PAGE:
The question then was, for how long would he remain a silent “sage” while evidence of his involvement with armed Rwandan dissident groups was piling up? Wouldn’t persistent silence confirm guilt rather than wisdom? With the pressure mounting against the supposed sage, Museveni penned a letter to Kagame admitting, again, to receiving the RNC officials, but claiming, very risibly, to have done so “accidentally.” The letter was in fact leaked to the media (his partners in crime) even before it reached its recipient in Kigali. Unlike in the past when he had blamed his intelligence agencies, this time Museveni himself was confirming his own involvement in support of the RNC.
With the claim that his was the “silence of a wise man” increasingly becoming threadbare, Museveni sought to push his misleading narrative without speaking. He deployed Giles Mahame’s ChimpReports, Sarah Kagingo’s SoftPower, and a host of other blogs as a propaganda counter to the damning mountain of evidence of his active complicity in efforts to unleash violence on his neighbor and to destabilise a fellow member of the East African Community.
Dragged to Angola
These difficult circumstances – the guilt – dragged Museveni to Angola, albeit reluctantly. Anyone who knows Museveni understands he would never submit himself to an African mediator. Despite his Pan African pretensions, he would be more at ease with a European or an American mediator but never his fellow Africans for whom he seems to hold in contempt or he sees as inferior to him – which is the undercurrent of the present crisis.
Indeed, sources close to the negotiations leading to the Luanda MoU say Museveni was angry and outwardly contemptuous towards a DRC mediator, let alone someone he saw as inexperienced and too junior on the international stage, Felix Tshisekedi who, at the time was barely weeks into his term of office as president. For this and similar reasons, Museveni signed the MoU without any real intention of implementing it. He was merely buying time, treating it as a necessary sedative against the reputational harm resulting from the piling evidence, including his own unforced errors of self-implication. All this was happening amidst a pretentious claim to sagacity.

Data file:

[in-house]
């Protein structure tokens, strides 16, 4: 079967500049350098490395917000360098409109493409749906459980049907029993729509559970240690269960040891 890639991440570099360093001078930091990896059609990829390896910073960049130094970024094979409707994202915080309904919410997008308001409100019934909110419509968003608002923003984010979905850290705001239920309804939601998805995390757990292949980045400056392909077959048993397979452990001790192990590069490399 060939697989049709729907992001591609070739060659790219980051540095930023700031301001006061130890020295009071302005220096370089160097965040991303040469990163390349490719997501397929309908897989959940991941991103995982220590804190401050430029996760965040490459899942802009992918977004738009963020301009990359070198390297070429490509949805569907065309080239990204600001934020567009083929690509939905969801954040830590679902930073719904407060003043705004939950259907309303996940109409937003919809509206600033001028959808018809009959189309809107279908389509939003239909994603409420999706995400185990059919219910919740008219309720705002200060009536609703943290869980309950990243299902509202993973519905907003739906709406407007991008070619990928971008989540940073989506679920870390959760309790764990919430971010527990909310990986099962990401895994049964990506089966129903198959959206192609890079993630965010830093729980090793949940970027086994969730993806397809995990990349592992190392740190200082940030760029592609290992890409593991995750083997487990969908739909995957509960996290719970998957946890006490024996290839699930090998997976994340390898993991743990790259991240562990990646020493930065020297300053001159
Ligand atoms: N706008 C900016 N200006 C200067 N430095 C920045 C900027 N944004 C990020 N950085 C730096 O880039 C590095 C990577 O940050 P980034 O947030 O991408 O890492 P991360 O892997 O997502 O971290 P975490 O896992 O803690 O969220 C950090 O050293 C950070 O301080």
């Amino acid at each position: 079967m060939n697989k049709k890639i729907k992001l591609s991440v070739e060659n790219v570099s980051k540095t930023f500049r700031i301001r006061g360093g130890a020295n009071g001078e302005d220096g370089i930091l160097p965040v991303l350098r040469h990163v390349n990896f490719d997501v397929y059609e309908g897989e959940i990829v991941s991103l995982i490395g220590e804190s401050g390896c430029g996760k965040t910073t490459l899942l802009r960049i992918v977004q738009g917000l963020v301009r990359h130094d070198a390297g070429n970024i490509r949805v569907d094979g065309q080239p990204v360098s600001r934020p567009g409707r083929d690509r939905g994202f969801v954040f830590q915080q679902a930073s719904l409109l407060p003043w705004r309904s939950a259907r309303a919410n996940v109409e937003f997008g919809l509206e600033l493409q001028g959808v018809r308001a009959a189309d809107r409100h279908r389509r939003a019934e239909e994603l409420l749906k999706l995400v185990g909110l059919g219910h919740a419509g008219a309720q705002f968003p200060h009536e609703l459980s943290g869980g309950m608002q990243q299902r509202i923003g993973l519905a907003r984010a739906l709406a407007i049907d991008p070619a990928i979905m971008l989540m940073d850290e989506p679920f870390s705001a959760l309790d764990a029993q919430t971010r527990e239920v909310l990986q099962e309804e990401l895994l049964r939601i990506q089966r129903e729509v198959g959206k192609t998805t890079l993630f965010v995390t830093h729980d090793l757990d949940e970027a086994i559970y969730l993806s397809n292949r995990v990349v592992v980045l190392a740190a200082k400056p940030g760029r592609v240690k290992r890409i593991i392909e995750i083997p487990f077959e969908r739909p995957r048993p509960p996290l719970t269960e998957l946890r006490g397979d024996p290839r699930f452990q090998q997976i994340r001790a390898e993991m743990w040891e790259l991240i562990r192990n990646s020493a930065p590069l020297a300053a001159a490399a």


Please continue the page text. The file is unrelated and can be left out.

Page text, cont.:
Neither would President Kagame have been so naïve as to believe that he was involved in a genuine agreement that his counterpart would honour. So why would he take part in the discussions anyways? Was he crazy?
Crazy as a fox. Kagame’s aim was to expose the real Museveni to influential actors beyond those (in the East African Community) who already know who he is and what he is up to in relation to Rwanda – actors in the SADC.
Anticipating that Angola would not go well for him, Museveni ordered a banned Rwanda media in Uganda’s cyberspace. The aim was to deny Ugandans access to alternative information as he planned to manipulate them regarding the Angola negotiations in particular and what was then a pending agreement – that was imposed on him by circumstances of guilt – regarding the crisis.
In unison, even before the ink had dried on the MoU, the Ugandan media was reporting that an agreement “had been reached regarding the border.” It didn’t matter that the border was only one of seven points of the memorandum, the majority of which are Rwanda’s grievances that Uganda must address. In the crisis, Uganda’s major media houses – The Daily Monitor and The New Vision, NBSTv, NTVU, etc.– began to openly mislead their readers and audiences regarding the MoU content. Just like that, with the Ugandan media doing his work, Museveni had once again manipulated everyone into maintaining his silence even in the face of the weight of guilt – essentially buying his silence. While he could buy his silence, he couldn’t buy it’s interpretation as wisdom. In fact, buying the silence was proof against the very claim of wisdom.
Since the Entebbe debacle, Museveni has stonewalled every journalist that has refused to buy into the sage narrative. In a recent interview, Alan Kasujja of the BBC asked a direct question only to get smacked with a complete deflection regarding Uganda’s ability to defend itself. Museveni has also apparently ordered his officials off the subject, telling them that only he will “speak” about it, only to turn around and maintain a stony guilty silence.
Meanwhile, in total disregard of the MoU, he continues to do exactly what it forbids. Less than two months into the MoU, the RNC’s head for capacity development, Benjamin Rutabana, was in Uganda. Diane Rutabana, his wife states that her husband has been in Uganda since 5 September 2019 and that prior to his departure from Brussels he had been involved constant late-night calls with CMI chief Gen Abel Kandiho. She also told the BBC that Frank Ntwali, Kayumba Nyamwasa’s brother in law, was similarly in Uganda at the same time. This is in contempt of the MOU (article 1 a and b).
A month later on 4 October 2019, RUD-Urunana rebels (part of the “P5” umbrella group of armed dissidents) attacked Kinigi, Musanze District, killing 14 civilians. Some of those captured from the subsequent hot-pursuit by the RDF said they had been recruited in Uganda. In fact, three of the repulsed terrorist attackers crossed into Uganda, where they remain under the protection of that country’s security forces. Rwanda has formally written to Uganda regarding their repatriation, but the demand remains without response. Also in violation of article 1 (a and b) of the MoU.
It is no longer in doubt that Museveni is supporting forces intent on destabilising and causing violence in Rwanda and that he was doing so before the conclusion of the Luanda MoU and that he continues to do so now.
As long as his media persists in deliberately feeding Ugandans with disinformation by repeatedly singing the border chorus and framing guilt as sagacity, Museveni is comforted in betting he can endure piling evidence of his terror-supporting guilt while also remaining “silent.”